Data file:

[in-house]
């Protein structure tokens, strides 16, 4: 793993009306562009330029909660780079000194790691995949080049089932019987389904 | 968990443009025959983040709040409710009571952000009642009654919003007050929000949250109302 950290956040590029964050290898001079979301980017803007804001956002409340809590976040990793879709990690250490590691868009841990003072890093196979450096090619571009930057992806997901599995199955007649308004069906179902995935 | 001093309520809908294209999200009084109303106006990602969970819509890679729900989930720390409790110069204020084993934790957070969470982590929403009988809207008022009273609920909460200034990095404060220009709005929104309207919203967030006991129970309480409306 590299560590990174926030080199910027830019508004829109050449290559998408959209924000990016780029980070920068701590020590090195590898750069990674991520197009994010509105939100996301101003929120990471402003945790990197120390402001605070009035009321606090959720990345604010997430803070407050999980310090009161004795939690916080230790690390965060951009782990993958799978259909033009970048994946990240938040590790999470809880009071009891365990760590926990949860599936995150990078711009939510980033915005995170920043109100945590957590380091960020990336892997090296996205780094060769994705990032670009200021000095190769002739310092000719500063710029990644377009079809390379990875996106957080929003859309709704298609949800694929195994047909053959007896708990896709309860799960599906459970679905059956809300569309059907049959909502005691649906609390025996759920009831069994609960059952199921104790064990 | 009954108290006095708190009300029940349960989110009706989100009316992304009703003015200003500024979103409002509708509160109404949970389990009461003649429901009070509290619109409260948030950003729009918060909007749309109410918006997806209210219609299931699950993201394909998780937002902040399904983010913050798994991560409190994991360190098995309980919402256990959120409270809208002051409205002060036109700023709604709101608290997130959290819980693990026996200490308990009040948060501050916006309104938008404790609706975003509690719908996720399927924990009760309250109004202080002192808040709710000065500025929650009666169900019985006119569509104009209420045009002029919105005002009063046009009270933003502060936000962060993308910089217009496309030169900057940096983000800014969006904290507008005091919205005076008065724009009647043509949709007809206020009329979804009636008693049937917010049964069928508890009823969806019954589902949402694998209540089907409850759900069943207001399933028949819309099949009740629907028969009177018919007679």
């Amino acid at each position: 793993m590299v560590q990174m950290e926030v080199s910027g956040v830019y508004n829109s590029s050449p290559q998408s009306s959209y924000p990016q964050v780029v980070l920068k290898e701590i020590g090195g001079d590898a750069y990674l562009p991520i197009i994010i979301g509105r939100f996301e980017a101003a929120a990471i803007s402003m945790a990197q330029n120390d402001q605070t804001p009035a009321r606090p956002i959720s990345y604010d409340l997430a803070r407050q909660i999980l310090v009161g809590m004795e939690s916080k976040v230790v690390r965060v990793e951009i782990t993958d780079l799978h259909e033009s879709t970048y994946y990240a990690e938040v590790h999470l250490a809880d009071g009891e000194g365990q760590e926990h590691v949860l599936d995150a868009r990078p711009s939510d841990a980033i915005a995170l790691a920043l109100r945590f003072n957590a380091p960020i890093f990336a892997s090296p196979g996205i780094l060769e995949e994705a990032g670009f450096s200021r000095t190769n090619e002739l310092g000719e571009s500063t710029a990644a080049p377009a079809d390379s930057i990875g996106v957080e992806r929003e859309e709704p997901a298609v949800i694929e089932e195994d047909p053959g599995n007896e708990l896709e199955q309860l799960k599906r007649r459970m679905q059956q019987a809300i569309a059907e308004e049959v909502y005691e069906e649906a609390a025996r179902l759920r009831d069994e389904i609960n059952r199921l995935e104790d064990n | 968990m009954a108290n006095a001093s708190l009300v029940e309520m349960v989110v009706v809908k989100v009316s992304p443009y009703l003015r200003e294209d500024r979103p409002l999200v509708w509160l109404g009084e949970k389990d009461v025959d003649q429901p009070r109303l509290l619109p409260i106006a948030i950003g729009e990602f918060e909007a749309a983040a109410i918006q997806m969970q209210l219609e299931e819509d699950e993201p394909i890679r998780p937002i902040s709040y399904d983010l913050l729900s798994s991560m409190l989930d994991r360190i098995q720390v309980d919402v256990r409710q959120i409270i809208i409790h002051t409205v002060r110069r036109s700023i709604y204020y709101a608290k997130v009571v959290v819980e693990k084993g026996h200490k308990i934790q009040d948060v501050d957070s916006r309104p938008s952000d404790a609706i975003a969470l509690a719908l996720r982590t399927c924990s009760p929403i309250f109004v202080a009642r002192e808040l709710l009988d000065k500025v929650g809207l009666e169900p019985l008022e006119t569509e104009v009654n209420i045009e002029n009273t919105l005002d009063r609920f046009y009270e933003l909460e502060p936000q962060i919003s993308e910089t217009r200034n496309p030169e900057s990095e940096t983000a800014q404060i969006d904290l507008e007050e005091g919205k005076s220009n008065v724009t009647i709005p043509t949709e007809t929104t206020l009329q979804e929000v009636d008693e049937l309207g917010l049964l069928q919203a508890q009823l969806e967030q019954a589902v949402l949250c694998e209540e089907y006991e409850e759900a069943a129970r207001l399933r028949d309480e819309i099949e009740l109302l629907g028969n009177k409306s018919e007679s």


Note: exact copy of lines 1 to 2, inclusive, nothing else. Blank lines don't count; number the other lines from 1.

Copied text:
[in-house]
């Protein structure tokens, strides 16, 4: 793993009306562009330029909660780079000194790691995949080049089932019987389904 | 968990443009025959983040709040409710009571952000009642009654919003007050929000949250109302 950290956040590029964050290898001079979301980017803007804001956002409340809590976040990793879709990690250490590691868009841990003072890093196979450096090619571009930057992806997901599995199955007649308004069906179902995935 | 001093309520809908294209999200009084109303106006990602969970819509890679729900989930720390409790110069204020084993934790957070969470982590929403009988809207008022009273609920909460200034990095404060220009709005929104309207919203967030006991129970309480409306 590299560590990174926030080199910027830019508004829109050449290559998408959209924000990016780029980070920068701590020590090195590898750069990674991520197009994010509105939100996301101003929120990471402003945790990197120390402001605070009035009321606090959720990345604010997430803070407050999980310090009161004795939690916080230790690390965060951009782990993958799978259909033009970048994946990240938040590790999470809880009071009891365990760590926990949860599936995150990078711009939510980033915005995170920043109100945590957590380091960020990336892997090296996205780094060769994705990032670009200021000095190769002739310092000719500063710029990644377009079809390379990875996106957080929003859309709704298609949800694929195994047909053959007896708990896709309860799960599906459970679905059956809300569309059907049959909502005691649906609390025996759920009831069994609960059952199921104790064990 | 009954108290006095708190009300029940349960989110009706989100009316992304009703003015200003500024979103409002509708509160109404949970389990009461003649429901009070509290619109409260948030950003729009918060909007749309109410918006997806209210219609299931699950993201394909998780937002902040399904983010913050798994991560409190994991360190098995309980919402256990959120409270809208002051409205002060036109700023709604709101608290997130959290819980693990026996200490308990009040948060501050916006309104938008404790609706975003509690719908996720399927924990009760309250109004202080002192808040709710000065500025929650009666169900019985006119569509104009209420045009002029919105005002009063046009009270933003502060936000962060993308910089217009496309030169900057940096983000800014969006904290507008005091919205005076008065724009009647043509949709007809206020009329979804009636008693049937917010049964069928508890009823969806019954589902949402694998209540089907409850759900069943207001399933028949819309099949009740629907028969009177018919007679």